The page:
The Department of Justice today announced the creation of the National Law Enforcement Knowledge Lab, a free training, technical assistance and resource hub for law enforcement, designed to promote constitutional policing, improve public safety and build trust in communities across the country. Associate Attorney General Vanita Gupta will make the announcement today at the Los Angeles Police Department headquarters where she will be joined by police leaders, civil rights advocates, researchers and others from across the country dedicated to ensuring that law enforcement has access to the tools, trusted guidance and best practices for fair, impartial policing.
“Providing law enforcement with the tools, resources and support they need to do their jobs effectively and fairly makes our communities safer and stronger,” said Associate Attorney General Gupta. “The Knowledge Lab is the latest step in the Justice Department’s ongoing work to listen, learn and take action to build trust between law enforcement and the communities they serve.”
Law enforcement agencies nationwide will be able to turn to the Knowledge Lab for free, voluntary resources, including research summaries, profiles of best practices, training curricula and a roster of constitutional policing experts to support their needs.
It will build on multiple Justice Department initiatives designed to support best practices in policing in America, including the Office of Community Oriented Policing Services’ (COPS Office) Collaborative Reform Initiative, which Attorney General Merrick B. Garland announced in March. Existing resources from across the department will feed into the Knowledge Lab, making it a one-stop-shop for the latest information, training and guidance on strategies to reduce crime, protect civil rights and build public trust.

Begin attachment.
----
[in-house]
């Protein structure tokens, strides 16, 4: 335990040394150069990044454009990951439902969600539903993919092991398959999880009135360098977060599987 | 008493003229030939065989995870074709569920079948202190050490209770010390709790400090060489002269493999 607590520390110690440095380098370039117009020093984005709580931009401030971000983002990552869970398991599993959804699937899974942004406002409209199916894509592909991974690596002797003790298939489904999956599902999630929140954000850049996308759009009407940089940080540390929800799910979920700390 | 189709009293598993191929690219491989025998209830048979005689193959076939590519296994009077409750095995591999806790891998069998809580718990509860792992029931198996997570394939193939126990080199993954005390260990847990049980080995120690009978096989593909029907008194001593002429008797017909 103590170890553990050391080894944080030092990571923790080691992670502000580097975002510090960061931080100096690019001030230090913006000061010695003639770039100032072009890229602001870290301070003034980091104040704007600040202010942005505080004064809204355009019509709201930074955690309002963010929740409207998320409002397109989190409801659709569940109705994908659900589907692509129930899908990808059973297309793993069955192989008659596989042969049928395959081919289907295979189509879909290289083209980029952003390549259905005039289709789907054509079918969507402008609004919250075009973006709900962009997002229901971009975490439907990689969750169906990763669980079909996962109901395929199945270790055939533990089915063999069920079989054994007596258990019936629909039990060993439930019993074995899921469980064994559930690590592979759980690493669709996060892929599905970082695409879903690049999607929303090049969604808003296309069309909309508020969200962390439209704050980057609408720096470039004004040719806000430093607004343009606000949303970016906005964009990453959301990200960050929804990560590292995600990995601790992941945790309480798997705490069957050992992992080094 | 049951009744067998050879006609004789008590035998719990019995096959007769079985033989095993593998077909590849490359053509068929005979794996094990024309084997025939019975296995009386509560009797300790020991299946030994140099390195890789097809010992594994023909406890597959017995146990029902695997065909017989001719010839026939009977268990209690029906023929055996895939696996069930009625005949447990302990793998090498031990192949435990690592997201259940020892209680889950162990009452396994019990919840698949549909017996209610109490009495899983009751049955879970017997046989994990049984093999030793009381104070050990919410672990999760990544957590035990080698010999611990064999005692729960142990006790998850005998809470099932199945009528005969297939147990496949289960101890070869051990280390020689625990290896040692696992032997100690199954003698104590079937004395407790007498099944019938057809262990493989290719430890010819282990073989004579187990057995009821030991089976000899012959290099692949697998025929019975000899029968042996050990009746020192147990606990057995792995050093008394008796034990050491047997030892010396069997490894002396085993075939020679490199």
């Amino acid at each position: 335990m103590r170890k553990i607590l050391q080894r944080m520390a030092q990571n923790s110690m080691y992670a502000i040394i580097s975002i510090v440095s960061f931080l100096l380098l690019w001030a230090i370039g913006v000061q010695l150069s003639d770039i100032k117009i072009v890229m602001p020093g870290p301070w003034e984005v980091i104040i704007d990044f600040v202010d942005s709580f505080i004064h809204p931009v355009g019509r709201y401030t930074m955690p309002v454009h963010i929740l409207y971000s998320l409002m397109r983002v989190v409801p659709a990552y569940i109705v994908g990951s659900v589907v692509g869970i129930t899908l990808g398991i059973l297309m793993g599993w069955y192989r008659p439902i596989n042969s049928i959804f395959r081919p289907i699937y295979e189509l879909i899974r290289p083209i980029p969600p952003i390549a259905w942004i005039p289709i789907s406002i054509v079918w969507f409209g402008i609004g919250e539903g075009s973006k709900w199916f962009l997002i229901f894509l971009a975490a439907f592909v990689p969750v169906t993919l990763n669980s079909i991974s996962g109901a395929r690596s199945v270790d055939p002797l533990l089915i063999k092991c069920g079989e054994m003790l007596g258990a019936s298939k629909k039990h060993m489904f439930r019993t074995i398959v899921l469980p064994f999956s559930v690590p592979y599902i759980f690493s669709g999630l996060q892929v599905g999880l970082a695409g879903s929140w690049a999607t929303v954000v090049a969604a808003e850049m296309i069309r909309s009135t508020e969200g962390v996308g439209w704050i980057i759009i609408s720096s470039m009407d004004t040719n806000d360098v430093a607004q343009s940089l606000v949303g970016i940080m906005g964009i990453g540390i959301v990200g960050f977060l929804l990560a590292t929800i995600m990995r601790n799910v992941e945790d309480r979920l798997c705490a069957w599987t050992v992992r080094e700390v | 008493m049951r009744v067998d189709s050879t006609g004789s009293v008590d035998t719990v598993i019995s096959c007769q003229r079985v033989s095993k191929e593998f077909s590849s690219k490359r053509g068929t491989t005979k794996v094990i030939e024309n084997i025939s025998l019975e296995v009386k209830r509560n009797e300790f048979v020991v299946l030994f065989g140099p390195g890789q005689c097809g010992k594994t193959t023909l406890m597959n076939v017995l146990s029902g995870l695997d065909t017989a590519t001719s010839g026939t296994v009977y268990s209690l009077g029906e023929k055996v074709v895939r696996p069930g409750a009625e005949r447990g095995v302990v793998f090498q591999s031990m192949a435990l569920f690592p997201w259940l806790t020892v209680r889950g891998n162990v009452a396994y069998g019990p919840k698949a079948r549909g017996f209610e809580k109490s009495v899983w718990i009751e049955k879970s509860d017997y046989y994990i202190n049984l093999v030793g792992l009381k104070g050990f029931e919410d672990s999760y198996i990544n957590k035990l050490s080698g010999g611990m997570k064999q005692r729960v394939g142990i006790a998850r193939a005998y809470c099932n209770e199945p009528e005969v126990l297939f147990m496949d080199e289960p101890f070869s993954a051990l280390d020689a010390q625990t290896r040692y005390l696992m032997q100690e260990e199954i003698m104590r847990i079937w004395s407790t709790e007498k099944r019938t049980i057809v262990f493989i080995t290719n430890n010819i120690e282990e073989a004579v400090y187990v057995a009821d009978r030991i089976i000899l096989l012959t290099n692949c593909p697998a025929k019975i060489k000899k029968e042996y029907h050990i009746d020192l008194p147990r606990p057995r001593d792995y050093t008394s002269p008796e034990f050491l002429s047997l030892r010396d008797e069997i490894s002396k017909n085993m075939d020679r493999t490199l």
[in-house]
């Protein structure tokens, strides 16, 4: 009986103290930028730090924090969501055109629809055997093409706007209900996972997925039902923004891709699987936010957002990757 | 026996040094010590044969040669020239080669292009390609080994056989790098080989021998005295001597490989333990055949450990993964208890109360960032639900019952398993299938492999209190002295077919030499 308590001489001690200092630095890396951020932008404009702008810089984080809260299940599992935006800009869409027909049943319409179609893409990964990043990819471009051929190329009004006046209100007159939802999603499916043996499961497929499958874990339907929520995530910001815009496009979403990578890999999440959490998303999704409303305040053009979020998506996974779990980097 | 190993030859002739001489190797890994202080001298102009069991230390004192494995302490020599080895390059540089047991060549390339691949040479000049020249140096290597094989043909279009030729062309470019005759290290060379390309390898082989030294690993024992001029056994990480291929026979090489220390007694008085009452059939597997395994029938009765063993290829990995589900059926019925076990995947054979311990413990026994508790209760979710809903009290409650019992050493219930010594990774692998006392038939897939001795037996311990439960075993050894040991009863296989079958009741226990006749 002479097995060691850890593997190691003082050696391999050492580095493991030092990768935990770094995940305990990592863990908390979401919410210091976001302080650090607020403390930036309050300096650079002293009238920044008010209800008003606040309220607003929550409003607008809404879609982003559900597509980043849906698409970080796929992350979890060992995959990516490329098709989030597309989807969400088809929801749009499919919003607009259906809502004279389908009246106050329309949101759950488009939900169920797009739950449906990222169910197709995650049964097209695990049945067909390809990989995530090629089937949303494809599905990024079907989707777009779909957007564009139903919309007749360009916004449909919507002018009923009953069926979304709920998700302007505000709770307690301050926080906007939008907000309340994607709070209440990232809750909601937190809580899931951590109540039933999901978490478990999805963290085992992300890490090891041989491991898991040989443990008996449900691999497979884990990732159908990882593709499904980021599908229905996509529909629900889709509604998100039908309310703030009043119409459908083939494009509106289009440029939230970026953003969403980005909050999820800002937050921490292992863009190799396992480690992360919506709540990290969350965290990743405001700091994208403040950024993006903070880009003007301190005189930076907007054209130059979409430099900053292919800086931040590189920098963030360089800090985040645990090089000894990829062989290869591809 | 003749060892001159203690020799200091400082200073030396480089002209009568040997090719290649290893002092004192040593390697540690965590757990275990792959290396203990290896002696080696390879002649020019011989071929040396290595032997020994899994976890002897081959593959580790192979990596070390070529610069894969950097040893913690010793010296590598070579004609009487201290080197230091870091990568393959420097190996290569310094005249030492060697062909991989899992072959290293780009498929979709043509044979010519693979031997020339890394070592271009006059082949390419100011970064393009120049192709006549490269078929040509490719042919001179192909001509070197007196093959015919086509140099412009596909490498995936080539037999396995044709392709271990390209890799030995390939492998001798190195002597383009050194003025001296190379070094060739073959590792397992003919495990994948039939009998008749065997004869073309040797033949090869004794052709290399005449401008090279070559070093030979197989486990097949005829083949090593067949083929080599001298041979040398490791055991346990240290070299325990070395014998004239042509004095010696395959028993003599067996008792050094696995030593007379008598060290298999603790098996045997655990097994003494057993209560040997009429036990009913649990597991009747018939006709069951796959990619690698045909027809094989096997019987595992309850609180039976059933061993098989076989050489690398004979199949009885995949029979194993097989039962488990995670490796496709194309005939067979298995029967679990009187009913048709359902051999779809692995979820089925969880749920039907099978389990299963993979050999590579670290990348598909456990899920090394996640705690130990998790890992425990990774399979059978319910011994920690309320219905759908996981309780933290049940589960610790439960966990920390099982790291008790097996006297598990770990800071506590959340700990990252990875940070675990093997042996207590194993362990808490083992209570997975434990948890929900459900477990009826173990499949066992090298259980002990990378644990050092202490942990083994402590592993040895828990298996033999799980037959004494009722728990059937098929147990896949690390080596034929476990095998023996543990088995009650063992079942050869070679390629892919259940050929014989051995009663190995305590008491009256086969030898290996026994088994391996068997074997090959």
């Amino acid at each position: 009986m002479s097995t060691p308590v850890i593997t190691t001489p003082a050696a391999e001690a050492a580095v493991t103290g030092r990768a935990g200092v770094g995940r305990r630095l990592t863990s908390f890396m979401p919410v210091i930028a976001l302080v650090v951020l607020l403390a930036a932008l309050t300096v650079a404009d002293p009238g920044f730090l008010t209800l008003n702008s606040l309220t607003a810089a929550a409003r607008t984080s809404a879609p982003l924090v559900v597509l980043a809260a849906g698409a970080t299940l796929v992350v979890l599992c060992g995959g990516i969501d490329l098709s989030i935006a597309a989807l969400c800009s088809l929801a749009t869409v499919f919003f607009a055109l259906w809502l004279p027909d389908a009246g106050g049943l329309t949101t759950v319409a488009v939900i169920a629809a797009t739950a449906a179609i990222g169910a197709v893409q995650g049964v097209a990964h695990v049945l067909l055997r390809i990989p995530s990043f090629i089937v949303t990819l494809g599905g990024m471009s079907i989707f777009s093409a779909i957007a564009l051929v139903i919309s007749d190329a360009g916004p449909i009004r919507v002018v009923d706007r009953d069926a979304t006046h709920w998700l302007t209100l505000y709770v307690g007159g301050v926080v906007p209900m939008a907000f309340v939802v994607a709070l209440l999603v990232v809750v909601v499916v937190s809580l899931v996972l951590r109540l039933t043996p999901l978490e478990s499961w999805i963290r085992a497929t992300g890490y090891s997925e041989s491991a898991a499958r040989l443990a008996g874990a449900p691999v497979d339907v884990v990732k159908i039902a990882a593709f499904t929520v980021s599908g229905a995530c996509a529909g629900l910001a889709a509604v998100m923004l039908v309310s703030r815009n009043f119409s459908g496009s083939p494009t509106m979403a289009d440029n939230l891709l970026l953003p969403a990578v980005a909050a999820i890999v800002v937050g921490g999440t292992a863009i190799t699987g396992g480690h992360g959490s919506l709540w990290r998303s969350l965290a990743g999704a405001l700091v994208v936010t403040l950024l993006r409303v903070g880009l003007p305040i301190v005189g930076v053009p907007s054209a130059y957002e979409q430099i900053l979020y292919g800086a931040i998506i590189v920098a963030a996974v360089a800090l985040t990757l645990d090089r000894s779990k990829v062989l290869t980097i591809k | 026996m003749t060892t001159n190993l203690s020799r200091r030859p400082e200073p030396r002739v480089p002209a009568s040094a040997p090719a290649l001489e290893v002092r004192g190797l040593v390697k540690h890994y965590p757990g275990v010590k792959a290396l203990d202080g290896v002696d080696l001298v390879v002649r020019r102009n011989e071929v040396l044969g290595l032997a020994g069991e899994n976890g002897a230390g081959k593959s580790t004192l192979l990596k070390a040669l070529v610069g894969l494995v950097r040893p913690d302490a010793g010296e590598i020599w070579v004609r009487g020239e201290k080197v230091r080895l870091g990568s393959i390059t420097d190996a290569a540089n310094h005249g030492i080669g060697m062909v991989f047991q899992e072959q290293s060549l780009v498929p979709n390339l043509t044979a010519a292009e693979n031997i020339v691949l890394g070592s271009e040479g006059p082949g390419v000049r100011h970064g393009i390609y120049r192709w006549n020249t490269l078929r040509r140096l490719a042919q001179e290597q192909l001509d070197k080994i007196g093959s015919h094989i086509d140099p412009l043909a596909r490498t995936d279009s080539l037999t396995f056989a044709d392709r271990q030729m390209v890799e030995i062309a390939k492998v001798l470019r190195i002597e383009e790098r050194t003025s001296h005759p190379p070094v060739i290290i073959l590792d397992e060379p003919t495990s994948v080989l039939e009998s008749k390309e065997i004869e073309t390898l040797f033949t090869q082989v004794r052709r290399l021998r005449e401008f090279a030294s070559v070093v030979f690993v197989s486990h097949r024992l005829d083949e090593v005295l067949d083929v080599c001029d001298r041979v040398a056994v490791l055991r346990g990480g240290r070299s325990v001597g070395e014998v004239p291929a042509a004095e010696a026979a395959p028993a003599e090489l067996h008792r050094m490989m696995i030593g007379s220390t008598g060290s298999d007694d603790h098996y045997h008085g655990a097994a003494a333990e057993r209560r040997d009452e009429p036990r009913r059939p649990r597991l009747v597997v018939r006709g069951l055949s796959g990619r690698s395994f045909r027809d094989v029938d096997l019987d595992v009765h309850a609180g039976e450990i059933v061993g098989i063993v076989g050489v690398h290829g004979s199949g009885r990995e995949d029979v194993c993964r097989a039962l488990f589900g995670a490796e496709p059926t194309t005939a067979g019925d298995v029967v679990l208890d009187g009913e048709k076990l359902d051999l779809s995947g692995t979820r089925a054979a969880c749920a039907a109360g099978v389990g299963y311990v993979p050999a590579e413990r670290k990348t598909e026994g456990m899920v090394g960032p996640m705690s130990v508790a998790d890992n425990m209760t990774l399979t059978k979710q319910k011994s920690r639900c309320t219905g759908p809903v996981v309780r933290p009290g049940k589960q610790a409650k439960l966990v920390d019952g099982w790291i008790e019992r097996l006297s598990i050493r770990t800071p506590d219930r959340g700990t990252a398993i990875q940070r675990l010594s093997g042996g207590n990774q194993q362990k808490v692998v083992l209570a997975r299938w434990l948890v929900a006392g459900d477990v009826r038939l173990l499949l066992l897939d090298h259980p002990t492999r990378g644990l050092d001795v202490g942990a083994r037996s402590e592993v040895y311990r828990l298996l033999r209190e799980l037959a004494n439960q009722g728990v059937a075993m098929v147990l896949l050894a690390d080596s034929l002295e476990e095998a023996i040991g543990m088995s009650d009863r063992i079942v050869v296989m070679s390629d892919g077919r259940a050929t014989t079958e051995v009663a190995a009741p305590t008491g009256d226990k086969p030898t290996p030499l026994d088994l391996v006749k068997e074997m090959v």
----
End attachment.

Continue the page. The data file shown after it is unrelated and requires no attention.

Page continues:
The Knowledge Lab is managed by the Bureau of Justice Assistance (BJA), a division of the Justice Department’s Office of Justice Programs (OJP), through a partnership with the National Policing Institute in collaboration with 21st Century Policing Solutions, and a diverse cohort of policing experts from across the country. It is intended to grow and adapt over time to meet the needs of law enforcement agencies and communities. This week’s convening in Los Angeles is bringing together police leaders, civil rights advocates and experts to help build the foundation of the Knowledge Lab and inform what it will look like moving forward.
“Constitutional policing is foundational to a just and equitable society, and it remains the bedrock of effective public safety,” said Director Karhlton F. Moore of the BJA. “America’s law enforcement officers work hard to serve our communities. The Knowledge Lab will assist agencies in their efforts to serve with fairness and integrity, and we are determined to help them live up to the highest ideals of their profession.”
For almost 30 years, the Justice Department has used its enforcement authority and has entered into settlements and consent decrees to remedy systemic patterns or practices of unconstitutional conduct. Along with other resources, the Knowledge Lab will make all Justice Department consent decrees and associated materials available online and allow law enforcement agencies to learn from in-the-field experience, not just theory, about how best to promote a positive and healthy relationship between the police and the communities they serve.
The Knowledge Lab will offer free training and technical assistance that adapts this base of information to the needs of individual law enforcement agencies. The National Law Enforcement Knowledge Lab will enable law enforcement agencies to build on a foundation supported by evidence and experience.
Associate Attorney General Gupta was joined in today’s announcement by BJA Director Moore, local officials and law enforcement and civil rights experts from across the country.